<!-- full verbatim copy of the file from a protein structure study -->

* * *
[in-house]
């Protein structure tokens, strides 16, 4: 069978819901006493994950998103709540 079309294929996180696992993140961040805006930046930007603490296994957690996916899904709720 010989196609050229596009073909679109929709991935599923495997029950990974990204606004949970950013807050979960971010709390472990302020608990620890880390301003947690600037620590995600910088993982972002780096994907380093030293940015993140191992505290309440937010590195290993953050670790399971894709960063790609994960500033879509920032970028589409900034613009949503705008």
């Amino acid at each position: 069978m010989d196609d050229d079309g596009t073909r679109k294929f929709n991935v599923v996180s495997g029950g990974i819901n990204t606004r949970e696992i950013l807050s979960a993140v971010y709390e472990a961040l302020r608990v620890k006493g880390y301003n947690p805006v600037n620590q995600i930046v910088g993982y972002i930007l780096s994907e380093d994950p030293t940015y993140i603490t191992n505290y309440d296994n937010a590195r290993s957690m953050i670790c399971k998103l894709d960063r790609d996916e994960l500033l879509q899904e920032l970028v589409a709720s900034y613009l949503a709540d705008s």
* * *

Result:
[in-house]
């Protein structure tokens, strides 16, 4: 069978819901006493994950998103709540 079309294929996180696992993140961040805006930046930007603490296994957690996916899904709720 010989196609050229596009073909679109929709991935599923495997029950990974990204606004949970950013807050979960971010709390472990302020608990620890880390301003947690600037620590995600910088993982972002780096994907380093030293940015993140191992505290309440937010590195290993953050670790399971894709960063790609994960500033879509920032970028589409900034613009949503705008």
């Amino acid at each position: 069978m010989d196609d050229d079309g596009t073909r679109k294929f929709n991935v599923v996180s495997g029950g990974i819901n990204t606004r949970e696992i950013l807050s979960a993140v971010y709390e472990a961040l302020r608990v620890k006493g880390y301003n947690p805006v600037n620590q995600i930046v910088g993982y972002i930007l780096s994907e380093d994950p030293t940015y993140i603490t191992n505290y309440d296994n937010a590195r290993s957690m953050i670790c399971k998103l894709d960063r790609d996916e994960l500033l879509q899904e920032l970028v589409a709720s900034y613009l949503a709540d705008s």